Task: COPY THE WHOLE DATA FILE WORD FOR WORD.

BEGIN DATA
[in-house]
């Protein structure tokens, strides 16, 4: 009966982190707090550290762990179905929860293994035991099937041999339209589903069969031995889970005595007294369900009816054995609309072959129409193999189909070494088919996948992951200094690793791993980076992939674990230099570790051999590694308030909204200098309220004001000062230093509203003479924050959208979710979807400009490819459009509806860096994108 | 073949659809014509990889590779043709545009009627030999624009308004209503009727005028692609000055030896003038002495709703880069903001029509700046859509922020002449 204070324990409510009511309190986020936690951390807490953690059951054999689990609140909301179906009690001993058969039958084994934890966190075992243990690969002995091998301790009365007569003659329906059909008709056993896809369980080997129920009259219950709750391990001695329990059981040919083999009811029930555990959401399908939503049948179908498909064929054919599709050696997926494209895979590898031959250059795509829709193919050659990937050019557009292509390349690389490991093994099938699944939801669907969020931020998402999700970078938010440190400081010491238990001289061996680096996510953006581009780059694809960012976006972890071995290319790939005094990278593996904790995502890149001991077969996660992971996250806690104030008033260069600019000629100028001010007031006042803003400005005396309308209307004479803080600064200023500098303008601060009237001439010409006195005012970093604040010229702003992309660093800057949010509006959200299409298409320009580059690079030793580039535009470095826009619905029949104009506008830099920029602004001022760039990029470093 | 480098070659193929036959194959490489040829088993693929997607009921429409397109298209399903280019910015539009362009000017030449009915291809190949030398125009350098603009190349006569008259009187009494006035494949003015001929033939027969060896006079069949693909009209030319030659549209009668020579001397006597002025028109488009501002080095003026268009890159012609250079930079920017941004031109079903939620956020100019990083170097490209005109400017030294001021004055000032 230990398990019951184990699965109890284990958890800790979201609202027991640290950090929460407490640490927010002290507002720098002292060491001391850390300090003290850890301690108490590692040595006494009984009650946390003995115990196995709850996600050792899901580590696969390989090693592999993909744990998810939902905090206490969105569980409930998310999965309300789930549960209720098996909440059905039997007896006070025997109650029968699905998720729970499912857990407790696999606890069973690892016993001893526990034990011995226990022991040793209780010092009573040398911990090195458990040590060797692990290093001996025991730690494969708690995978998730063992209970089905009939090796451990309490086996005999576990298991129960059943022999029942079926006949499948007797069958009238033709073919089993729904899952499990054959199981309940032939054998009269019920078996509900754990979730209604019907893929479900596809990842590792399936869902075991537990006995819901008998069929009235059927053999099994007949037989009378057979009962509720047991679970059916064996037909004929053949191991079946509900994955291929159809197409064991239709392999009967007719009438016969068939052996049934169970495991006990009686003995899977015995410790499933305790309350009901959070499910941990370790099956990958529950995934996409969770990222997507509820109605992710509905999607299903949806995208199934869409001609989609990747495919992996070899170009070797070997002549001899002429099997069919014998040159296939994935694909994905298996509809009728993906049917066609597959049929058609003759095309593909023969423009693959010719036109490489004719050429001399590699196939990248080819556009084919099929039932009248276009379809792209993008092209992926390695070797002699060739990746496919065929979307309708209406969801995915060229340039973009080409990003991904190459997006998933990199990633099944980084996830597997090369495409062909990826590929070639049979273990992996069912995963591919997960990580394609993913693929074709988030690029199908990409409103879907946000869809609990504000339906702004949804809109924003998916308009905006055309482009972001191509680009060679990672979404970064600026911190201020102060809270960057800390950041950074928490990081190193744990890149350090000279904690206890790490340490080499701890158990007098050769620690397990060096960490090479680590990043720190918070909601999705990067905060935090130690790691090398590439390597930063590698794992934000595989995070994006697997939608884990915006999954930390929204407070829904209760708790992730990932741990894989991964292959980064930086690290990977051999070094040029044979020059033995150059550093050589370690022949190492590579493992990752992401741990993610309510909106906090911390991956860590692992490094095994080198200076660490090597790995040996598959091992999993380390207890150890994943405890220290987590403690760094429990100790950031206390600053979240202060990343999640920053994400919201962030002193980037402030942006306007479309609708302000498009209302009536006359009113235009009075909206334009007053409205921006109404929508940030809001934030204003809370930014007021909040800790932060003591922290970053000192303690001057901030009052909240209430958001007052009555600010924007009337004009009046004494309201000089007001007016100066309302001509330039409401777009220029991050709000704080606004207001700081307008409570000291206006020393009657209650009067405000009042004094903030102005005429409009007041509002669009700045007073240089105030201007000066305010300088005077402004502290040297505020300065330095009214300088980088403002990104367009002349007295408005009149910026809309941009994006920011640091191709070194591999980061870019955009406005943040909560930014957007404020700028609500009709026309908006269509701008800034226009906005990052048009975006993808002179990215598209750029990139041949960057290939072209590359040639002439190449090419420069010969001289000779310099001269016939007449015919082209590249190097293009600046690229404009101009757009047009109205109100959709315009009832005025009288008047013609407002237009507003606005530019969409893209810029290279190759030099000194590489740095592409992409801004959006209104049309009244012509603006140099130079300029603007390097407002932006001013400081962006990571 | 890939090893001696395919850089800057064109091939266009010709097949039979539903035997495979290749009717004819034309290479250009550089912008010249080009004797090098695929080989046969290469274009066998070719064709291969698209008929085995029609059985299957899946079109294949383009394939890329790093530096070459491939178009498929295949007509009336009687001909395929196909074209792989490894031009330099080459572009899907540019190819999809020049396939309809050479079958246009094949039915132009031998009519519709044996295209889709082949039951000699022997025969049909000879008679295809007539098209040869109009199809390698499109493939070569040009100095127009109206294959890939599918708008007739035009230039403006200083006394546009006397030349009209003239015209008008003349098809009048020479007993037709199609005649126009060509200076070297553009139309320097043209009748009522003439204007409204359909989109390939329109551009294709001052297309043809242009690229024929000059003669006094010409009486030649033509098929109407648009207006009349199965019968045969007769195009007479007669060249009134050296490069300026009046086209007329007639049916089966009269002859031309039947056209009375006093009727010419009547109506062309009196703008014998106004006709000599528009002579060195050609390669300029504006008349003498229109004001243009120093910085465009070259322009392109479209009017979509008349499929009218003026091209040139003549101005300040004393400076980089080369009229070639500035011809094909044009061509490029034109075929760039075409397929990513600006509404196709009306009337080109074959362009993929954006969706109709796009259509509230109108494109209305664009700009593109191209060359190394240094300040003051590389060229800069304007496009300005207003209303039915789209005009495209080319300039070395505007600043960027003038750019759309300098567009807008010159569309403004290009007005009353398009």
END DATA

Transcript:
[in-house]
């Protein structure tokens, strides 16, 4: 009966982190707090550290762990179905929860293994035991099937041999339209589903069969031995889970005595007294369900009816054995609309072959129409193999189909070494088919996948992951200094690793791993980076992939674990230099570790051999590694308030909204200098309220004001000062230093509203003479924050959208979710979807400009490819459009509806860096994108 | 073949659809014509990889590779043709545009009627030999624009308004209503009727005028692609000055030896003038002495709703880069903001029509700046859509922020002449 204070324990409510009511309190986020936690951390807490953690059951054999689990609140909301179906009690001993058969039958084994934890966190075992243990690969002995091998301790009365007569003659329906059909008709056993896809369980080997129920009259219950709750391990001695329990059981040919083999009811029930555990959401399908939503049948179908498909064929054919599709050696997926494209895979590898031959250059795509829709193919050659990937050019557009292509390349690389490991093994099938699944939801669907969020931020998402999700970078938010440190400081010491238990001289061996680096996510953006581009780059694809960012976006972890071995290319790939005094990278593996904790995502890149001991077969996660992971996250806690104030008033260069600019000629100028001010007031006042803003400005005396309308209307004479803080600064200023500098303008601060009237001439010409006195005012970093604040010229702003992309660093800057949010509006959200299409298409320009580059690079030793580039535009470095826009619905029949104009506008830099920029602004001022760039990029470093 | 480098070659193929036959194959490489040829088993693929997607009921429409397109298209399903280019910015539009362009000017030449009915291809190949030398125009350098603009190349006569008259009187009494006035494949003015001929033939027969060896006079069949693909009209030319030659549209009668020579001397006597002025028109488009501002080095003026268009890159012609250079930079920017941004031109079903939620956020100019990083170097490209005109400017030294001021004055000032 230990398990019951184990699965109890284990958890800790979201609202027991640290950090929460407490640490927010002290507002720098002292060491001391850390300090003290850890301690108490590692040595006494009984009650946390003995115990196995709850996600050792899901580590696969390989090693592999993909744990998810939902905090206490969105569980409930998310999965309300789930549960209720098996909440059905039997007896006070025997109650029968699905998720729970499912857990407790696999606890069973690892016993001893526990034990011995226990022991040793209780010092009573040398911990090195458990040590060797692990290093001996025991730690494969708690995978998730063992209970089905009939090796451990309490086996005999576990298991129960059943022999029942079926006949499948007797069958009238033709073919089993729904899952499990054959199981309940032939054998009269019920078996509900754990979730209604019907893929479900596809990842590792399936869902075991537990006995819901008998069929009235059927053999099994007949037989009378057979009962509720047991679970059916064996037909004929053949191991079946509900994955291929159809197409064991239709392999009967007719009438016969068939052996049934169970495991006990009686003995899977015995410790499933305790309350009901959070499910941990370790099956990958529950995934996409969770990222997507509820109605992710509905999607299903949806995208199934869409001609989609990747495919992996070899170009070797070997002549001899002429099997069919014998040159296939994935694909994905298996509809009728993906049917066609597959049929058609003759095309593909023969423009693959010719036109490489004719050429001399590699196939990248080819556009084919099929039932009248276009379809792209993008092209992926390695070797002699060739990746496919065929979307309708209406969801995915060229340039973009080409990003991904190459997006998933990199990633099944980084996830597997090369495409062909990826590929070639049979273990992996069912995963591919997960990580394609993913693929074709988030690029199908990409409103879907946000869809609990504000339906702004949804809109924003998916308009905006055309482009972001191509680009060679990672979404970064600026911190201020102060809270960057800390950041950074928490990081190193744990890149350090000279904690206890790490340490080499701890158990007098050769620690397990060096960490090479680590990043720190918070909601999705990067905060935090130690790691090398590439390597930063590698794992934000595989995070994006697997939608884990915006999954930390929204407070829904209760708790992730990932741990894989991964292959980064930086690290990977051999070094040029044979020059033995150059550093050589370690022949190492590579493992990752992401741990993610309510909106906090911390991956860590692992490094095994080198200076660490090597790995040996598959091992999993380390207890150890994943405890220290987590403690760094429990100790950031206390600053979240202060990343999640920053994400919201962030002193980037402030942006306007479309609708302000498009209302009536006359009113235009009075909206334009007053409205921006109404929508940030809001934030204003809370930014007021909040800790932060003591922290970053000192303690001057901030009052909240209430958001007052009555600010924007009337004009009046004494309201000089007001007016100066309302001509330039409401777009220029991050709000704080606004207001700081307008409570000291206006020393009657209650009067405000009042004094903030102005005429409009007041509002669009700045007073240089105030201007000066305010300088005077402004502290040297505020300065330095009214300088980088403002990104367009002349007295408005009149910026809309941009994006920011640091191709070194591999980061870019955009406005943040909560930014957007404020700028609500009709026309908006269509701008800034226009906005990052048009975006993808002179990215598209750029990139041949960057290939072209590359040639002439190449090419420069010969001289000779310099001269016939007449015919082209590249190097293009600046690229404009101009757009047009109205109100959709315009009832005025009288008047013609407002237009507003606005530019969409893209810029290279190759030099000194590489740095592409992409801004959006209104049309009244012509603006140099130079300029603007390097407002932006001013400081962006990571 | 890939090893001696395919850089800057064109091939266009010709097949039979539903035997495979290749009717004819034309290479250009550089912008010249080009004797090098695929080989046969290469274009066998070719064709291969698209008929085995029609059985299957899946079109294949383009394939890329790093530096070459491939178009498929295949007509009336009687001909395929196909074209792989490894031009330099080459572009899907540019190819999809020049396939309809050479079958246009094949039915132009031998009519519709044996295209889709082949039951000699022997025969049909000879008679295809007539098209040869109009199809390698499109493939070569040009100095127009109206294959890939599918708008007739035009230039403006200083006394546009006397030349009209003239015209008008003349098809009048020479007993037709199609005649126009060509200076070297553009139309320097043209009748009522003439204007409204359909989109390939329109551009294709001052297309043809242009690229024929000059003669006094010409009486030649033509098929109407648009207006009349199965019968045969007769195009007479007669060249009134050296490069300026009046086209007329007639049916089966009269002859031309039947056209009375006093009727010419009547109506062309009196703008014998106004006709000599528009002579060195050609390669300029504006008349003498229109004001243009120093910085465009070259322009392109479209009017979509008349499929009218003026091209040139003549101005300040004393400076980089080369009229070639500035011809094909044009061509490029034109075929760039075409397929990513600006509404196709009306009337080109074959362009993929954006969706109709796009259509509230109108494109209305664009700009593109191209060359190394240094300040003051590389060229800069304007496009300005207003209303039915789209005009495209080319300039070395505007600043960027003038750019759309300098567009807008010159569309403004290009007005009353398009």